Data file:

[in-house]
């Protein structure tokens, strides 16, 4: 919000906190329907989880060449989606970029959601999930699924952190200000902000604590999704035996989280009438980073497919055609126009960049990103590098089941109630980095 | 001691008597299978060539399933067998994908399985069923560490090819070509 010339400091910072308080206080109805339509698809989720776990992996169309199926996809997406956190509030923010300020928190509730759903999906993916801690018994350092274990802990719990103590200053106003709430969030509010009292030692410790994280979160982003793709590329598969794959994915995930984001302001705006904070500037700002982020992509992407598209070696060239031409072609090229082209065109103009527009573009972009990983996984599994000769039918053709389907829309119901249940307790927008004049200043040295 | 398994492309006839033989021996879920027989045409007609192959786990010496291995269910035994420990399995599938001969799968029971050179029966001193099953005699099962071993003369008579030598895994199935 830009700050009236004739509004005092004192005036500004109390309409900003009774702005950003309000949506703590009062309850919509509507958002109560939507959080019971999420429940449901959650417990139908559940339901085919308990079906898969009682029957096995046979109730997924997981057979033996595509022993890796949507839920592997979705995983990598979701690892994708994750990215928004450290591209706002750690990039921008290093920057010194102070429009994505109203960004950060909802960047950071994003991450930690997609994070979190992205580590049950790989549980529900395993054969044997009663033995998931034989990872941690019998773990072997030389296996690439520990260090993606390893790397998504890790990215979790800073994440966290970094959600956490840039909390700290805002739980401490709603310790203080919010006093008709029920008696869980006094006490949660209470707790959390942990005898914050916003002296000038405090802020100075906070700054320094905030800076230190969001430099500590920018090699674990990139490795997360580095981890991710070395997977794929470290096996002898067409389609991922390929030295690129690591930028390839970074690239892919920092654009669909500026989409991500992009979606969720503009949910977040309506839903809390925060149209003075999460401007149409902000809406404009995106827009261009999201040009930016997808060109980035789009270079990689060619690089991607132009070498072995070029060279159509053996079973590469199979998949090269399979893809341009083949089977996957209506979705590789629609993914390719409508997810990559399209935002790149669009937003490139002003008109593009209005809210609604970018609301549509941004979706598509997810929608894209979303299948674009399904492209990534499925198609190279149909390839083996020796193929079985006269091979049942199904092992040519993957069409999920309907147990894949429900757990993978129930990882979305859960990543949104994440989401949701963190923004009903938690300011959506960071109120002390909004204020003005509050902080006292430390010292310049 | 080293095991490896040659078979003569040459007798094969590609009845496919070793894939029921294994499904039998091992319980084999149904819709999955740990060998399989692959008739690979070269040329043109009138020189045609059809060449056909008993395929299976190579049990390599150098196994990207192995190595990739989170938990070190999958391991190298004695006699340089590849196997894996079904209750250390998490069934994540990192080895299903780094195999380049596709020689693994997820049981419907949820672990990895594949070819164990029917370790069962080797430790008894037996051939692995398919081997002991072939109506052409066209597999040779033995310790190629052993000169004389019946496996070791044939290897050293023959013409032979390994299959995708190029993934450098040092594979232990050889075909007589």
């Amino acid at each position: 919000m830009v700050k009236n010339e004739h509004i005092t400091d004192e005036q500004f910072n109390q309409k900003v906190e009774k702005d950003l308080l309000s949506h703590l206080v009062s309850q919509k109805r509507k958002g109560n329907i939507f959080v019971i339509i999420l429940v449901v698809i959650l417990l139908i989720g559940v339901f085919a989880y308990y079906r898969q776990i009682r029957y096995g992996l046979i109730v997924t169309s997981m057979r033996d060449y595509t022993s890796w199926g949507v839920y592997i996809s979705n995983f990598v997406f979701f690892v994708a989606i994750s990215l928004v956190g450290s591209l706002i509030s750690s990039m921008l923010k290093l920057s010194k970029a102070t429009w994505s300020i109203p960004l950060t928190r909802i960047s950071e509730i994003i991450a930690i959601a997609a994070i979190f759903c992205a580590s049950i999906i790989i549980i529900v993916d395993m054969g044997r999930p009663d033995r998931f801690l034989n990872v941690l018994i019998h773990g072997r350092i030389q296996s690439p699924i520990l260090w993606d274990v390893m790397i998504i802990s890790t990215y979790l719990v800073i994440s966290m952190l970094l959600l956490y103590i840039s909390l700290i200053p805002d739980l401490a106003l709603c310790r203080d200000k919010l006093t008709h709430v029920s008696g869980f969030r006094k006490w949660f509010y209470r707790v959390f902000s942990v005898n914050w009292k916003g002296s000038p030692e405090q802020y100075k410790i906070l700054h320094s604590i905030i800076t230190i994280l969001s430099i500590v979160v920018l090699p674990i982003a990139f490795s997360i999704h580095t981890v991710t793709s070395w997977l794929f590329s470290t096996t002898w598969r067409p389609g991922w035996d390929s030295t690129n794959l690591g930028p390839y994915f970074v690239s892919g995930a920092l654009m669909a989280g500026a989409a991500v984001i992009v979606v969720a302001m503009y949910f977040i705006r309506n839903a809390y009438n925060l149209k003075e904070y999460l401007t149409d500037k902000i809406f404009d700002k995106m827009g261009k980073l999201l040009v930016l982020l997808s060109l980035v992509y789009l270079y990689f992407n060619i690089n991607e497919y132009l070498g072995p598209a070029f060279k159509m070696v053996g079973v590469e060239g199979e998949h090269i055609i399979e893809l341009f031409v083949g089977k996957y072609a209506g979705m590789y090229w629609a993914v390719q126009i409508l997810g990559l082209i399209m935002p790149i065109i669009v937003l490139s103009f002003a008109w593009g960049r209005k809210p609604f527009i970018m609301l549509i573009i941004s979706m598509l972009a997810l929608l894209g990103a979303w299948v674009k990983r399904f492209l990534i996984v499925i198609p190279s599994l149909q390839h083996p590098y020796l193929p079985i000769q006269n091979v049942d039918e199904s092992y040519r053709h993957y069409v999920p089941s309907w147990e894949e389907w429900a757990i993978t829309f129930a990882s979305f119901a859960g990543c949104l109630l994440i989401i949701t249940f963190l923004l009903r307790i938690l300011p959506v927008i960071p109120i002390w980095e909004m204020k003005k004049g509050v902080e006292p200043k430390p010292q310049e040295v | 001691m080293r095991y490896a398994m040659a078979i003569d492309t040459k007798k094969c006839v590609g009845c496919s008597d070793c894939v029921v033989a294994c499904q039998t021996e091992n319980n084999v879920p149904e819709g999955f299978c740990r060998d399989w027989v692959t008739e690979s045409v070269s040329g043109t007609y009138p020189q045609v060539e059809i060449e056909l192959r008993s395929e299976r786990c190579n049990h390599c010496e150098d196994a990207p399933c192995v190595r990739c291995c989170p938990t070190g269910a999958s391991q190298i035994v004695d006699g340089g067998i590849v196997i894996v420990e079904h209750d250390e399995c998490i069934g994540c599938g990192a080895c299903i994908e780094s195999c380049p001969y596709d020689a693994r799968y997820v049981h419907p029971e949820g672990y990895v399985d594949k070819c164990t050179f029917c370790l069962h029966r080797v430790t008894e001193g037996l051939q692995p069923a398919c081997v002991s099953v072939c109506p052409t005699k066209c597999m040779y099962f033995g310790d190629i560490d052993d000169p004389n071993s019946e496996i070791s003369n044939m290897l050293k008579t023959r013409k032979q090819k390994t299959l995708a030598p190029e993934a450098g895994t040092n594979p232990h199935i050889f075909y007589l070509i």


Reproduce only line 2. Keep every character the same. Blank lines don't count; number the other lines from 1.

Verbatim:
């Protein structure tokens, strides 16, 4: 919000906190329907989880060449989606970029959601999930699924952190200000902000604590999704035996989280009438980073497919055609126009960049990103590098089941109630980095 | 001691008597299978060539399933067998994908399985069923560490090819070509 010339400091910072308080206080109805339509698809989720776990992996169309199926996809997406956190509030923010300020928190509730759903999906993916801690018994350092274990802990719990103590200053106003709430969030509010009292030692410790994280979160982003793709590329598969794959994915995930984001302001705006904070500037700002982020992509992407598209070696060239031409072609090229082209065109103009527009573009972009990983996984599994000769039918053709389907829309119901249940307790927008004049200043040295 | 398994492309006839033989021996879920027989045409007609192959786990010496291995269910035994420990399995599938001969799968029971050179029966001193099953005699099962071993003369008579030598895994199935 830009700050009236004739509004005092004192005036500004109390309409900003009774702005950003309000949506703590009062309850919509509507958002109560939507959080019971999420429940449901959650417990139908559940339901085919308990079906898969009682029957096995046979109730997924997981057979033996595509022993890796949507839920592997979705995983990598979701690892994708994750990215928004450290591209706002750690990039921008290093920057010194102070429009994505109203960004950060909802960047950071994003991450930690997609994070979190992205580590049950790989549980529900395993054969044997009663033995998931034989990872941690019998773990072997030389296996690439520990260090993606390893790397998504890790990215979790800073994440966290970094959600956490840039909390700290805002739980401490709603310790203080919010006093008709029920008696869980006094006490949660209470707790959390942990005898914050916003002296000038405090802020100075906070700054320094905030800076230190969001430099500590920018090699674990990139490795997360580095981890991710070395997977794929470290096996002898067409389609991922390929030295690129690591930028390839970074690239892919920092654009669909500026989409991500992009979606969720503009949910977040309506839903809390925060149209003075999460401007149409902000809406404009995106827009261009999201040009930016997808060109980035789009270079990689060619690089991607132009070498072995070029060279159509053996079973590469199979998949090269399979893809341009083949089977996957209506979705590789629609993914390719409508997810990559399209935002790149669009937003490139002003008109593009209005809210609604970018609301549509941004979706598509997810929608894209979303299948674009399904492209990534499925198609190279149909390839083996020796193929079985006269091979049942199904092992040519993957069409999920309907147990894949429900757990993978129930990882979305859960990543949104994440989401949701963190923004009903938690300011959506960071109120002390909004204020003005509050902080006292430390010292310049 | 080293095991490896040659078979003569040459007798094969590609009845496919070793894939029921294994499904039998091992319980084999149904819709999955740990060998399989692959008739690979070269040329043109009138020189045609059809060449056909008993395929299976190579049990390599150098196994990207192995190595990739989170938990070190999958391991190298004695006699340089590849196997894996079904209750250390998490069934994540990192080895299903780094195999380049596709020689693994997820049981419907949820672990990895594949070819164990029917370790069962080797430790008894037996051939692995398919081997002991072939109506052409066209597999040779033995310790190629052993000169004389019946496996070791044939290897050293023959013409032979390994299959995708190029993934450098040092594979232990050889075909007589």